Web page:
Christopher Janke has published a pretty book of poems. That’s obvious from the cover of Structure of the Embryonic Rat Brain alone: a mauve and purple tangle of presumable neuronal matter brushed with green. Fence Books, always pleasing with its designs, has cut Janke’s book wider than it is long and interspersed his poems with eye-catching doodles. If you flip the pages fast while staring at the lower right-hand corner you’ll see a rat put through its paces. This book makes it clear from the beginning that it intends on giving tactile pleasure while stimulating your mind. Like those famous lab rats pressing levers for cocaine, this book wants to keep you turning its pages.
Pretty continues into the poems themselves. I suspect Janke wouldn’t like this word – he’d probably prefer “complex,” “multi-noded,” “myelin-coated,” or “meiotically bold.” As someone delighted by grammatical skewering, intriguing page-jumps, and the abolishment of articles though, I call them pretty. Strikingly beautiful even, if you will, as in Janke’s opening words:
What kind of knife? What kind of throat? What steel? Who cuts the warp?
Who scissors through? Who pins the paws? What kind of pins? What color?
What creature? Who slices a head? What gory miracle? What unanimated
gelatinous – dead-pink & fatty. What kind slices? What kind
peers? What kind slices?
Right away you see the word-play. The eventually-dropped article establishes one of the book’s liet-motifs, the ambiguities at work within language: Are we establishing the type of slices or their dispositions? Insightful play and turns-of-phrase that tunnel into one’s own ratty brain stud the rest of Janke’s pages. What impresses me perhaps most about Structure of the Embryonic Rat Brain is Janke’s ability to craft precise, jaw-clenching descriptions from strings of strong words juxtaposed in unexpected ways. What seem like mere lists of words and phrases collectively assume their own breath and intensity. Meaning seems buried just under the surface, inexplicit yet undeniable. For example, take these lines from page 11’s poem: “O people of the desert, of the flood, of desperation and groping with intangible hands.” Feel the Biblical catch there? Wonder about the hands?
When this approach becomes most dedicated, it risks the peril of randomness. A reader may lose patience with the occasional indulgences of seemingly-silly combinations such as in “o great hyperbola, o great and slippery dog from which the earth has descended with its giant purple eye, with its prairie for the multitudes of buffalo-angels and hippo-angels with the what-spark in the center of the brick with the glimmering hyperspatial relation between a woman and her town with the castigations.” Luckily, this is a minor pitfall into which Janke seldom falls. Instead, his references indicate profundities as yet incompletely mined. He makes us want to look closer, through the telescope of language, at the things we are still trying to name. He makes us want to speculate.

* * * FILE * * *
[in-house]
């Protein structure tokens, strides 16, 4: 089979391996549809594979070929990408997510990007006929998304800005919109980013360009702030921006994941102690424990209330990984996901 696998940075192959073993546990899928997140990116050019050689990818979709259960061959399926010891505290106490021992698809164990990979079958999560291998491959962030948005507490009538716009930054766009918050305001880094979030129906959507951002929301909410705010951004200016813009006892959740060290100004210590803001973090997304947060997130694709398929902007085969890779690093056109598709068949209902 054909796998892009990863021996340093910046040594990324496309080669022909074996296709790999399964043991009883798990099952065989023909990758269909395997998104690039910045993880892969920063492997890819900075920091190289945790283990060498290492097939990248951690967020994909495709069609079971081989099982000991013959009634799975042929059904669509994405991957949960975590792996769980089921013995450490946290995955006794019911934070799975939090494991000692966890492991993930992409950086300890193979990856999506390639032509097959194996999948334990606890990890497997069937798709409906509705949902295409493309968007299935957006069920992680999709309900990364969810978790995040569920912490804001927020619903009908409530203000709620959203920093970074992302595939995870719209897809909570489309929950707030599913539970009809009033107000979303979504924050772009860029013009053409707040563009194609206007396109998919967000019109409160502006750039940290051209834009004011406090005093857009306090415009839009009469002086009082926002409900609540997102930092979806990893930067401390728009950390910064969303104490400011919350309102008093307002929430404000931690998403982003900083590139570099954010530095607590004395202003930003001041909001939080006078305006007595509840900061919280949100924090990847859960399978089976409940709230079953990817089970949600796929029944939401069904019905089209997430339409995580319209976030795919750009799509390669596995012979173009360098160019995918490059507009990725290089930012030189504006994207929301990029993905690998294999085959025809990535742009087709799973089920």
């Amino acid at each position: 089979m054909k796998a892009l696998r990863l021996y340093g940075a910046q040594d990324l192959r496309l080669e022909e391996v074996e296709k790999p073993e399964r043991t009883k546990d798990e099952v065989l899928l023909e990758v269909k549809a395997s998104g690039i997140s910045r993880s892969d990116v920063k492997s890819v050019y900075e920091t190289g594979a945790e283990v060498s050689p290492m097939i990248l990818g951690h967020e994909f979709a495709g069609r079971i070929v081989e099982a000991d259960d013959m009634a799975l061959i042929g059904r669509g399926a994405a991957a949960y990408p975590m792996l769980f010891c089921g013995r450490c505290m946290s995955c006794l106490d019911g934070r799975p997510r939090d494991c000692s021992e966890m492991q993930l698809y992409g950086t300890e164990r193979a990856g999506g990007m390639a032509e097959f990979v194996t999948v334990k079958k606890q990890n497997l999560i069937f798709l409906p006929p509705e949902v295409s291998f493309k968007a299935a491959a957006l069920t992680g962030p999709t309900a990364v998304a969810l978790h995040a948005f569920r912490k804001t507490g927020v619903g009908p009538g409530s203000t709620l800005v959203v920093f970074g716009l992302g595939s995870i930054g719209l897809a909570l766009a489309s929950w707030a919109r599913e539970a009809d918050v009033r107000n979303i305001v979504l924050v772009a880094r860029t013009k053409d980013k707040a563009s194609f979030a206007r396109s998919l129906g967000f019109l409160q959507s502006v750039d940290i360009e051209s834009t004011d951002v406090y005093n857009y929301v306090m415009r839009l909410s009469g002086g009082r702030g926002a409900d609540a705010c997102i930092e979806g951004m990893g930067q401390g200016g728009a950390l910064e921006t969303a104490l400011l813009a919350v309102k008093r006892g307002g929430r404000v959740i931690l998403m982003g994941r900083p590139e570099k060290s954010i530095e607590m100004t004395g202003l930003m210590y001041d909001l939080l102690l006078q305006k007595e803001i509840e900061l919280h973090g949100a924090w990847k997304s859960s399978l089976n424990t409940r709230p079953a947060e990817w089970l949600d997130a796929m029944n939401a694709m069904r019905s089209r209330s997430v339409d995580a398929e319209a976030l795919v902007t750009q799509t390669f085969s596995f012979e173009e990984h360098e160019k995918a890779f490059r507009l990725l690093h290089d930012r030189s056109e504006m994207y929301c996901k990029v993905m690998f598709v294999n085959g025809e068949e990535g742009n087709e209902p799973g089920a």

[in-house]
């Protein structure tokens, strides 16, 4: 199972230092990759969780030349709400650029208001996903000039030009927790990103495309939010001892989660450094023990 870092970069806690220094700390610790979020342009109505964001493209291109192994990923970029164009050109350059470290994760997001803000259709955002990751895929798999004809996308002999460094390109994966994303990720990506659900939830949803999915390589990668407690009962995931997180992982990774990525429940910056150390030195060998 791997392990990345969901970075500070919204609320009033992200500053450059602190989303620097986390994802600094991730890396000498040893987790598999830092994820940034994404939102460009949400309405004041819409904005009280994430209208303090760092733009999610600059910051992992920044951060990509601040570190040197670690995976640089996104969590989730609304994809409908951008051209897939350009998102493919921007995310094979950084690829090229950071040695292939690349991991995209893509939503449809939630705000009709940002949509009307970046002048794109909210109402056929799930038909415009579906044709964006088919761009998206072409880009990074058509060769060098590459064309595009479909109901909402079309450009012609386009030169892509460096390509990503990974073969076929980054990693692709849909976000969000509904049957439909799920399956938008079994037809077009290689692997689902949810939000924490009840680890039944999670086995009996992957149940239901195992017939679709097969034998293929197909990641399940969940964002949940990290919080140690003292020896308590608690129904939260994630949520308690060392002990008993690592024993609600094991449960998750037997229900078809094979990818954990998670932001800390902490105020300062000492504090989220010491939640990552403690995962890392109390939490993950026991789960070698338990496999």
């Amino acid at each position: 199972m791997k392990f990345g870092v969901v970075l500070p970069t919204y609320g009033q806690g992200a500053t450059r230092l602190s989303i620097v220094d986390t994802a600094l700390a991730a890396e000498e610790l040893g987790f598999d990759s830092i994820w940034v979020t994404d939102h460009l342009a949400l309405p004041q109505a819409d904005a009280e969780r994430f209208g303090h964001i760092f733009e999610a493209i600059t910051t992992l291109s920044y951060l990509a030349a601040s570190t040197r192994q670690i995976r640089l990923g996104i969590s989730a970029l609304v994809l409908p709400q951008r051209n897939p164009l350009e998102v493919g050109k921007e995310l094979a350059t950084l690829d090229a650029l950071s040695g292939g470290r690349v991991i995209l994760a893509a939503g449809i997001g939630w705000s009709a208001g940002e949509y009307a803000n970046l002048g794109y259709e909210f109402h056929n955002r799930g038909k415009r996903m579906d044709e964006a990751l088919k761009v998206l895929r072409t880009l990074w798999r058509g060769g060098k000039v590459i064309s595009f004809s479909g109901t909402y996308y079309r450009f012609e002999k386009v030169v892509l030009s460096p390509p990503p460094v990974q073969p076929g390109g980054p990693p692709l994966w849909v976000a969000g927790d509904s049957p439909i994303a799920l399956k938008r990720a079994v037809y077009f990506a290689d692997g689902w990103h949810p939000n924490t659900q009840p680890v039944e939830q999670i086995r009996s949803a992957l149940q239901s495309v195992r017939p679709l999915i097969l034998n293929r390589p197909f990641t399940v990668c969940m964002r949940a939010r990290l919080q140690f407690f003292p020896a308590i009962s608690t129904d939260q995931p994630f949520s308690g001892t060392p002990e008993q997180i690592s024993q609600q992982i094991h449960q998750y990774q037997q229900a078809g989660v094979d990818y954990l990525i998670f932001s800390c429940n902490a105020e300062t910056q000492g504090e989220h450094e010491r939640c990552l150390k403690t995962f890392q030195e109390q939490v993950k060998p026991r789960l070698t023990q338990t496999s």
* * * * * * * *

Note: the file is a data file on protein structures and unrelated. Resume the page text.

And then there are the rats. Muted rats. Brother rats. Rats subject to the “theory of squish.” Rats who dream. Rats in the stars and stars in the rats, and the rats who think of you when you are on your earthbed thinking of them. Read page 35 for more about rats, and a demonstration of how Janke forces the noun to carry numerous kinds of weights, meanings, and pressures. This is how a very clever rat might subversively reassemble gnawed bits of scrolls, histories, myths, suppositions and scientific texts of all sorts and dates.
Which brings us to the book’s title – what does Janke mean by it? I’m not even going to conjecture. I’m going to let you find out for yourself, with the injunction that you should. And I’m going to leave you with more of Janke’s first page: “The mind, my horse, I, its awkward saddle, leather-riven and awl-holed, my seat a shining star of sludge, dirt and oil, muck, how I move my arms, how I reign.”